• Family therapy: Family therapy can help you and your family better understand your condition and discuss any challenges that may be experienced, while providing your family members with support and education about how to help you manage your symptoms.
  • Exposure therapy: Some anxiety disorders may benefit from exposure therapy, particularly phobias. Exposure therapy works by gradually increasing exposure to the feared stimulus, eventually resulting in desensitization and a reduction in symptoms of anxiety.

Self-help

Looking after your general well-being can help you to manage the symptoms of your condition, by improving and maintaining your physical and mental wellbeing with self-help techniques, such as [1][16]:

  • Healthy eating
  • Relaxation activities, such as meditation, breathing exercises, or yoga
  • Forming and maintaining a regular sleep pattern
  • Engaging in regular exercise
  • Avoiding drugs and alcohol
  • Attending all appointments with your doctor and mental health professionals
  • Ensuring you follow advice and treatment plans
Resources
  1. 1. Bandelow, B., Michaelis, S., & Wedekind, D. (2017). Treatment of Anxiety Disorders. Dialogues in Clinical Neuroscience, 19(2), 93–107. Retrieved from https://doi.org/10.31887/DCNS.2017.19.2/bbandelow
  2. National Institute of Mental Health. (Reviewed 2022). Anxiety Disorders. NIH. Retrieved from https://www.nimh.nih.gov/health/topics/anxiety-disorders
  3. American Psychiatric Association. (2000). Diagnostic and Statistical Manual of Mental Disorders (4th ed., Text Revision). Washington, DC: APA
  4. American Psychiatric Association. (2013, text revision 2022). Anxiety Disorders. In The Diagnostic and Statistical Manual of Mental Disorders (5th ed., text rev.). APA. Retrieved from https://dsm.psychiatryonline.org/doi/10.1176/appi.books.9780890425787.x05_Anxiety_Disorders
  5. Cassano, G.B., Baldini Rossi, N., & Pini, S. (2002). Psychopharmacology of Anxiety Disorders. Dialogues in Clinical Neuroscience, 4(3), 271–285. Retrieved from https://doi.org/10.31887/DCNS.2002.4.3/gcassano
  6. Melaragno, A.J. (2021). Pharmacotherapy for Anxiety Disorders: From First-Line Options to Treatment Resistance. Focus, 19(2), 145-160. Retrieved from https://doi.org/10.1176/appi.focus.20200048
  7. National Health Service. (Reviewed 2021). Side Effects – Antidepressants. NHS. Retrieved from https://www.nhs.uk/mental-health/talking-therapies-medicine-treatments/medicines-and-psychiatry/antidepressants/side-effects/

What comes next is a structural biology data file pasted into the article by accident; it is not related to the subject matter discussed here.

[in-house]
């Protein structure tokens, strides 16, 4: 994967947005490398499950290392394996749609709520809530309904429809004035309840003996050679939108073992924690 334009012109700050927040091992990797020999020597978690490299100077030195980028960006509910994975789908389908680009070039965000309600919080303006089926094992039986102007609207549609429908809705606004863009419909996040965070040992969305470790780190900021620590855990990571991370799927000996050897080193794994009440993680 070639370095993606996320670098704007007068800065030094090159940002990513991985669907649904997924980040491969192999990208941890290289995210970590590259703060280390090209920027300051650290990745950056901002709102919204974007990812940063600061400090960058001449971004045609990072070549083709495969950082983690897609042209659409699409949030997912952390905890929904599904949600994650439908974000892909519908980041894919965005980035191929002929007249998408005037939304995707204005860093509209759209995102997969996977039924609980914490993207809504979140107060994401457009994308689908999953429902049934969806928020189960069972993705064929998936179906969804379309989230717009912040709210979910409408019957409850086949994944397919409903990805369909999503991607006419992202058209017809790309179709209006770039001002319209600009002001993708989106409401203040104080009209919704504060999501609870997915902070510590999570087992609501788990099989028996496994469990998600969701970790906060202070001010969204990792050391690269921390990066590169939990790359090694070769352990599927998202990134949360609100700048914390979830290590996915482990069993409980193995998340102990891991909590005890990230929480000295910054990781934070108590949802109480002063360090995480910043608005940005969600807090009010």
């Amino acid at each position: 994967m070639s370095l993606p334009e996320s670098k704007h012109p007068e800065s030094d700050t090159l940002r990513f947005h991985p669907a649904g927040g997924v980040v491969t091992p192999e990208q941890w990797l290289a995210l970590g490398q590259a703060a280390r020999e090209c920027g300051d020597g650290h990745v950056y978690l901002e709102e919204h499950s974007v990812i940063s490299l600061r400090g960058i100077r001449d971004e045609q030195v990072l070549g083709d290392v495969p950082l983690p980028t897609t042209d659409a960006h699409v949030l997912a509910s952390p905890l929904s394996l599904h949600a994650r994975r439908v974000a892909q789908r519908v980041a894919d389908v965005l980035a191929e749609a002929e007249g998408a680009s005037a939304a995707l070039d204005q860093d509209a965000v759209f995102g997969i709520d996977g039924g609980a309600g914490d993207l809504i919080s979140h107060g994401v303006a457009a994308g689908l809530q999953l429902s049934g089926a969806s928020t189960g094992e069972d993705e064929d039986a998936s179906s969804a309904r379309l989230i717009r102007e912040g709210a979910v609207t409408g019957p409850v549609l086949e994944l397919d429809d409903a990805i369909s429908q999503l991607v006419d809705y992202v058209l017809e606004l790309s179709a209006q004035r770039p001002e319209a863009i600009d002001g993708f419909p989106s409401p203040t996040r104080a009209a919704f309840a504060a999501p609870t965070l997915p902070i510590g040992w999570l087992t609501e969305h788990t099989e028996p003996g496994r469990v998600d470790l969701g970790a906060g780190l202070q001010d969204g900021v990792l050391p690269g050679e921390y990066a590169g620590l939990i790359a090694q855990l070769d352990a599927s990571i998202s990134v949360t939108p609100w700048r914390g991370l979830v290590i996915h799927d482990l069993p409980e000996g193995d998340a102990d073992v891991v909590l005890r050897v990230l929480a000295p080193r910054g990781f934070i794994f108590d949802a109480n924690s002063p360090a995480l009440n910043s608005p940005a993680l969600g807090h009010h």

8. Garakani, A., Murrough, J.W., Freire, R.C., Thom, R.P., Larkin, K., Buono, F.D., & Iosifescu, D.V. (2020). Pharmacotherapy of Anxiety Disorders: Current and Emerging Treatment Options. Frontiers in Psychiatry, 11, 595584. Retrieved from https://doi.org/10.3389/fpsyt.2020.595584
  9. Albert, P.R., Vahid-Ansari, F., & Luckhart, C. (2014). Serotonin-Prefrontal Cortical Circuitry in Anxiety and Depression Phenotypes: Pivotal Role of Pre- and Post-Synaptic 5-HT1A Receptor Expression. Frontiers in Behavioral Neuroscience, 8, 199. Retrieved from https://doi.org/10.3389/fnbeh.2014.00199
  10. Lambert, O., & Bourin, M. (2002). SNRIs: Mechanism of Action and Clinical Features. Expert Review of Neurotherapeutics, 2(6), 849–858. Retrieved from https://doi.org/10.1586/14737175.2.6.849
  11. Goddard, A.W., Ball, S.G., Martinez, J., Robinson, M.J., Yang, C.R., Russell, J.M., & Shekhar, A. (2010). Current Perspectives of the Roles of the Central Norepinephrine System in Anxiety and Depression. Depression and Anxiety, 27(4), 339–350. Retrieved from https://doi.org/10.1002/da.20642
  12. Lydiard, R.B. (2003). The Role of GABA in Anxiety Disorders. The Journal of Clinical Psychiatry, 64 Suppl 3, 21–27. Retrieved from https://pubmed.ncbi.nlm.nih.gov/12662130/
  13. Pétursson, H. (1994). The Benzodiazepine Withdrawal Syndrome. Addiction (Abingdon, England), 89(11), 1455–1459. Retrieved from https://doi.org/10.1111/j.1360-0443.1994.tb03743.x
  14. Chu, A., & Wadhwa, R. (2022). Selective Serotonin Reuptake Inhibitors. In StatPearls [Internet]. Treasure Island, FL: StatPearls Publishing. Retrieved from https://www.ncbi.nlm.nih.gov/books/NBK554406/
  15. Wong, J., Motulsky, A., Abrahamowicz, M., Eguale, T., Buckeridge, D.L., & Tamblyn, R. (2017). Off-Label Indications for Antidepressants in Primary Care: Descriptive Study of Prescriptions from an Indication Based Electronic Prescribing System. BMJ (Clinical Research ed.), 356, j603. Retrieved from https://doi.org/10.1136/bmj.j603
  16. National Health Service. (Reviewed 2022). Self-help – Generalised Anxiety Disorder in Adults. NHS. Retrieved from https://www.nhs.uk/mental-health/conditions/generalised-anxiety-disorder/self-help/
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Naomi Carr
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Published: Mar 30th 2023, Last edited: Feb 1st 2024

Morgan Blair
Medical Reviewer Morgan Blair MA, LPCC

Meet Morgan Blair, our accomplished medical reviewer. Morgan is a licensed therapist with a master’s degree in clinical mental health counseling from Northwestern University.

Content reviewed by a medical professional. Last reviewed: Mar 30th 2023